# Rankine scale

Rankine temperature conversion formulae
from Rankine to Rankine
Celsius [°C] = ([°R] − 491.67) × ​59 [°R] = ([°C] + 273.15) × ​95
Fahrenheit [°F] = [°R] − 459.67 [°R] = [°F] + 459.67
Kelvin [K] = [°R] × ​59 [°R] = [K] × ​95
For temperature intervals rather than specific temperatures,
1 °R = 1 °F = ​59 °C = ​59 K
Comparisons among various temperature scales

The Rankine scale (/ˈræŋkɪn/) is an absolute scale of thermodynamic temperature named after the Glasgow University engineer and physicist William John Macquorn Rankine, who proposed it in 1859. (The Kelvin scale was first proposed in 1848.)[1] It may be used in engineering systems where heat computations are done using degrees Fahrenheit.

The symbol for degrees Rankine is °R[2] (or °Ra if necessary to distinguish it from the Rømer and Réaumur scales). By analogy with kelvin, some authors term the unit rankine, omitting the degree symbol.[3][4] Zero on both the Kelvin and Rankine scales is absolute zero, but a temperature difference of one Rankine degree is defined as equal to one Fahrenheit degree, rather than the Celsius degree used on the Kelvin scale. Thus, a temperature of 0 K (−273.15 °C; −459.67 °F) is equal to 0 °R, and a temperature of−458.67 °F equal to 1 °R.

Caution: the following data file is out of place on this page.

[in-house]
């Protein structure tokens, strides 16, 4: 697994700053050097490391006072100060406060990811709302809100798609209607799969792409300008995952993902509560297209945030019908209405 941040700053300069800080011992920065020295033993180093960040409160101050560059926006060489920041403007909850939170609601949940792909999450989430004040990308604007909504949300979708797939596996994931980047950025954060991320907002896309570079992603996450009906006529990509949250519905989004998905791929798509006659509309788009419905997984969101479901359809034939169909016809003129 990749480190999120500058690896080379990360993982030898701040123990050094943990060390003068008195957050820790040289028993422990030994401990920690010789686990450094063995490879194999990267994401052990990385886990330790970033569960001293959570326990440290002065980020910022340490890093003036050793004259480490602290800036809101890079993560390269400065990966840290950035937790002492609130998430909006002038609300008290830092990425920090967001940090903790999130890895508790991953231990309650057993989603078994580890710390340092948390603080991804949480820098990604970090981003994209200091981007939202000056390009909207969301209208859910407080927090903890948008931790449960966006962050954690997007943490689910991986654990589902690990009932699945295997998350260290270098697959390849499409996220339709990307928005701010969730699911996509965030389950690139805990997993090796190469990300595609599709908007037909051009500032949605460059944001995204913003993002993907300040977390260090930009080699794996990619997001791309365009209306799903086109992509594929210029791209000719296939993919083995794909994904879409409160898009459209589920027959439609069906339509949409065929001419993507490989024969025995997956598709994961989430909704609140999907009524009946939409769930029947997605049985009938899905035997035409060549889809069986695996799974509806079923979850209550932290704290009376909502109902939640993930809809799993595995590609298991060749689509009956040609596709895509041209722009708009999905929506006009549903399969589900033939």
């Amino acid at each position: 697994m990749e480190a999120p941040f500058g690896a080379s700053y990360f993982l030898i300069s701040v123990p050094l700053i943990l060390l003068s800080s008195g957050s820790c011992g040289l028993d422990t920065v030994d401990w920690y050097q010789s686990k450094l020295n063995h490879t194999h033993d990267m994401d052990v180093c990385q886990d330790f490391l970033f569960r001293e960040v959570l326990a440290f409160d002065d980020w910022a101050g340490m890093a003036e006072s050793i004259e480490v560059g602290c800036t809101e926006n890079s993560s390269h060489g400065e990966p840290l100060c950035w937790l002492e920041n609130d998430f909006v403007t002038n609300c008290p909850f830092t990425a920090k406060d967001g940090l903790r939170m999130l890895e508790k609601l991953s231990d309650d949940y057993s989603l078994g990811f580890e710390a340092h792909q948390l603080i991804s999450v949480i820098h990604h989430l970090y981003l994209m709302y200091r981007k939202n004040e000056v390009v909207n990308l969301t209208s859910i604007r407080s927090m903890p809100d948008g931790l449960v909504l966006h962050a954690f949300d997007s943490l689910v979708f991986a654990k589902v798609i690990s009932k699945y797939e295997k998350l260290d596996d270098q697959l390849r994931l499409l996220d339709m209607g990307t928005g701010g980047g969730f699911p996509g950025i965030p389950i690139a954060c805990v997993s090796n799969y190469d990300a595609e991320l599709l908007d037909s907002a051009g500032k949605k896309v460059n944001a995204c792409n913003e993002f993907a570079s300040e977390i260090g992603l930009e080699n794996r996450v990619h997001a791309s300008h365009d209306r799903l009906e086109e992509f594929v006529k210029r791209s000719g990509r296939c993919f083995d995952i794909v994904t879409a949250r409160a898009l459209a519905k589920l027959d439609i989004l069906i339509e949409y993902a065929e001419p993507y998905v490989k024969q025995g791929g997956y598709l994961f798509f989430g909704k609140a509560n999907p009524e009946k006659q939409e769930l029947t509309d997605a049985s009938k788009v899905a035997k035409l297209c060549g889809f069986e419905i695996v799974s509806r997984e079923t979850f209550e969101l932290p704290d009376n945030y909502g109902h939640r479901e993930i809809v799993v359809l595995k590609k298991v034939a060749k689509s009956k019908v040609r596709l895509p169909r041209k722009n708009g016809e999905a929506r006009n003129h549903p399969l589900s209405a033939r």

The US National Institute of Standards and Technology recommends against using the degree symbol when citing Rankine in NIST publications.[2]

Some important temperatures relating the Rankine scale to other temperature scales are shown in the table below.

Kelvin Celsius Fahrenheit Rankine 0 K −273.15 °C −459.67 °F 0 °R 255.37 K −17.78 °C 0 °F 459.67 °R 273.15 K 0 °C 32 °F 491.67 °R 273.16 K 0.01 °C 32.018 °F 491.688 °R 373.1339 K 99.9839 °C 211.97102 °F 671.64102 °R